Biography - William E. Moberly

WILLIAM E. MOBERLY, retired attorney and real estate, Cobden, was born in Garrard County, Ky., near Lexington, in 1822, to John and Mahal a Moberly, He was from Maryland, and died when our subject was young. She afterward married. By first husband she had two sons — our subject, and John Moberly, who has been a member of the Georgia Senate for some time. The complete history of William E. Moberly would occupy a volume in itself, but a few of the leading facts in his life will be given. He was raised on a farm, and when a young man went to Missouri to seek his fortune; he was educated in the common schools of Kentucky, and after going to Missouri studied law, and was admitted to the bar in 1849, and in 1850 commenced the practice of his profession at Brunswick, Mo.; he very soon stood at the head, and for several years had one side of every important case in the county. He continued in his practice until 1860, when he was elected President of the North Missouri Railroad, a road in which he was largely interested. He continued President for over three years, and owned the controlling interest in the road before selling out; during the time, he platted the town of Moberly, Mo., and it was named in his honor. In 1846, he was elected to the Missouri State Legislature, from Macon County, as a Whig; he served for two terms, then declined to run for any office afterward if he thought he could be elected, but several times was a candidate for the sake of keeping party alive, although he knew he could not be elected. For three years during the war, he was Colonel of a regiment in Missouri. They were located around the old home of Gren. Price, and their work was to keep down the bushwhackers. Previous to the war, he was a large slave-holder, and although his friends protested, he was ready to uphold his nation, although he knew that in its success he would lose his slaves. Among the slaves in his house was a sister of Senator Bruce, of Mississippi, and it was in his kitchen that the future Senator received his first lessons in reading; for two years, he was the body-guard of our subject. In the latter days of 1864, after quiet had been restored in Missouri, Mr. Moberly moved to St. Louis, Mo., and engaged in the real estate business, and has had his office there since. By his keen business faculties, he added to his already large property. Before the war, he had about twenty-five or thirty thousand acres of land, but when locating in St. Louis he transferred it mostly into city property; at one time, it was estimated that he was worth half a million dollars, but he sold his railroad stocks and invested over $300,000 in the North Missouri Insurance Company) thinking that it was in good hands; he did not give the insurance business the attention that he should, and before he was aware of it the officers had made a blunder, and the credit of the company was lost. He put in $40,000 more to try saving the company, but to no purpose, its credit was destroyed, and all was lost; about the same time, other property declined in value, so his losses were great, outside of the insurance. Although Mr. M. had made a success which but few attain, he lost most of it, but through no fault of his own. In 1880, he bought his present beautiful residence north of Cobden, and will here end his days in quiet, away from the excitement of a busy city life. In 1840, in Missouri, he was married to Martha A. Collins; she was also a Kentuckian by birth and education; daughter of Joseph and Mary (Woolfork) Collins, an old and wealthy family of Kentucky. Mr. and Mrs. Moberly never had children of their own, but have adopted and raised a large family, and have well educated them. This is, they consider, the best investment they ever made, for it cannot be taken away. Mr. Moberly is a member of the I. O. O. F., and in early life was Deputy Grand Master of the State of Missouri, and represented the State Lodge in the National Lodge. From early life he and his wife have been members of the Christian Church, but are also Spiritualists; not those, however, that believe in mediums. He now takes no part in political life.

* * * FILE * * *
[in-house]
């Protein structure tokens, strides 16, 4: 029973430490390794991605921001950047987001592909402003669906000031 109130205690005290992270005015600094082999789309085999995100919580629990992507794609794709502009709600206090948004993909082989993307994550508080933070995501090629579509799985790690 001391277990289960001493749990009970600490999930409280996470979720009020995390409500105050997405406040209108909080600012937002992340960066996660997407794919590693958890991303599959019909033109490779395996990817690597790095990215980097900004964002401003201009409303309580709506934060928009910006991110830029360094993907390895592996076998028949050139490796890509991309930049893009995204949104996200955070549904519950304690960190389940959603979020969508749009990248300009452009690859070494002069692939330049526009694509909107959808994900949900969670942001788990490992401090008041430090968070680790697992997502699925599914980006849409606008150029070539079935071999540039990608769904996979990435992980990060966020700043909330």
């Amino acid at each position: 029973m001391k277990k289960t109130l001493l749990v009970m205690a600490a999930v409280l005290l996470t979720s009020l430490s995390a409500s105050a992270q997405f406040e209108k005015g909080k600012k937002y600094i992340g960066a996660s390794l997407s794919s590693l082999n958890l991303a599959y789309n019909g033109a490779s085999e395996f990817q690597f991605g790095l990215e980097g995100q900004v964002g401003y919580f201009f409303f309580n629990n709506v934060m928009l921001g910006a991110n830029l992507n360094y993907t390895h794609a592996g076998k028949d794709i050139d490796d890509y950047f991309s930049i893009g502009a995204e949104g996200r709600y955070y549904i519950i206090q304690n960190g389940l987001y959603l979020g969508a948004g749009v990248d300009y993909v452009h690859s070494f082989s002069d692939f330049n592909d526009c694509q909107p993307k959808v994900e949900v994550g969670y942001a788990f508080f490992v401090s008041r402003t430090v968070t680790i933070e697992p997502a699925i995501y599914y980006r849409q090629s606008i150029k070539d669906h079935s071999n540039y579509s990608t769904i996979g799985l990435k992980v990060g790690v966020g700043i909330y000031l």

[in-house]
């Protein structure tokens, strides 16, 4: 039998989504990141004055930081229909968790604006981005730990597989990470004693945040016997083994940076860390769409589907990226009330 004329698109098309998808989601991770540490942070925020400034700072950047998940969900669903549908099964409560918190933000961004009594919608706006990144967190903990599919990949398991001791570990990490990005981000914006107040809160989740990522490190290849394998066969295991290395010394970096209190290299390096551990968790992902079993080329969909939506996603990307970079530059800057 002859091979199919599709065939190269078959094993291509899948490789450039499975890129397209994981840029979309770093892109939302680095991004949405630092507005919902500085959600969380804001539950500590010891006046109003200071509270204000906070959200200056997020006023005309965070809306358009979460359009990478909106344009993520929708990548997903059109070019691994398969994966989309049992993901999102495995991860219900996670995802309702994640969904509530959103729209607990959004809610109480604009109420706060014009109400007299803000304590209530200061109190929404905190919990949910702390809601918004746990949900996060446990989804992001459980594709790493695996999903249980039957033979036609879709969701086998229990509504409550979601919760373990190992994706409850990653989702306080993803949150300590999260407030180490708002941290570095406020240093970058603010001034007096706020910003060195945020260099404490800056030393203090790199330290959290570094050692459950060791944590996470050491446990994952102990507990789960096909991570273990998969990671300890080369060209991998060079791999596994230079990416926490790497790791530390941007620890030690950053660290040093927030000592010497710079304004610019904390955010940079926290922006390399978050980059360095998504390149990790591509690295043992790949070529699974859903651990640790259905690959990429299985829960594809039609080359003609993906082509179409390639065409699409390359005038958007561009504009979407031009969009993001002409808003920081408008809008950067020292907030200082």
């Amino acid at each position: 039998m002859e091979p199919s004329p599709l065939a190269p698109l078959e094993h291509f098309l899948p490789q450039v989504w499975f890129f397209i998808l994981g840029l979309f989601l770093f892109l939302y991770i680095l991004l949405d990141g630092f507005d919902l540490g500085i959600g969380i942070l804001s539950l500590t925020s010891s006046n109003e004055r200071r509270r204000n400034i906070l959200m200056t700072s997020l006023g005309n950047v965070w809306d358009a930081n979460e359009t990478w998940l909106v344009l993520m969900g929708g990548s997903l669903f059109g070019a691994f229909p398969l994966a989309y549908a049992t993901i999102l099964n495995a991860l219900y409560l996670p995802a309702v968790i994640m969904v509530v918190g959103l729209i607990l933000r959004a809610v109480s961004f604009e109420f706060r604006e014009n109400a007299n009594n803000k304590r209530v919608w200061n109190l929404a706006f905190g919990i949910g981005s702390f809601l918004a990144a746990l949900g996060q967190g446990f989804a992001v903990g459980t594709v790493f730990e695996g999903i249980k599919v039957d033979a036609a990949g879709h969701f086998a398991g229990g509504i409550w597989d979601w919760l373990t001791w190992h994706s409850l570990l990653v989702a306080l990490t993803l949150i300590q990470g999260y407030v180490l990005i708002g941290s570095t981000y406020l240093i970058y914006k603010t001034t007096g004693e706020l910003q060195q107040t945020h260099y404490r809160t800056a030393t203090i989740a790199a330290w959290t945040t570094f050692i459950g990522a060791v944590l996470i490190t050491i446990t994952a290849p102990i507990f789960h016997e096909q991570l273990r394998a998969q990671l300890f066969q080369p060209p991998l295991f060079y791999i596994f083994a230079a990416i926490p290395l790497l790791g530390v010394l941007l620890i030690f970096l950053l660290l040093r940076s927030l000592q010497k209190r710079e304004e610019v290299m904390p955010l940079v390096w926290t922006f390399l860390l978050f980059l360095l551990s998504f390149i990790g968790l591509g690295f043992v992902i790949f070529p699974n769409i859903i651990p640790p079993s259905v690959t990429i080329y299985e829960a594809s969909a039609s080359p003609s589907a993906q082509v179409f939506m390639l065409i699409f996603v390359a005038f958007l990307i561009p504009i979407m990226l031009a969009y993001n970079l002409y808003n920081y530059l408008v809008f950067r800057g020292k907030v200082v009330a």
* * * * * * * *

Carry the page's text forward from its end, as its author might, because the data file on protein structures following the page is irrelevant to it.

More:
Extracted 26 Jul 2021 by Norma Hass from 1883 History of Alexander, Union, and Pulaski Counties, Illinois, Part V, pages 136-137.

Templates in Time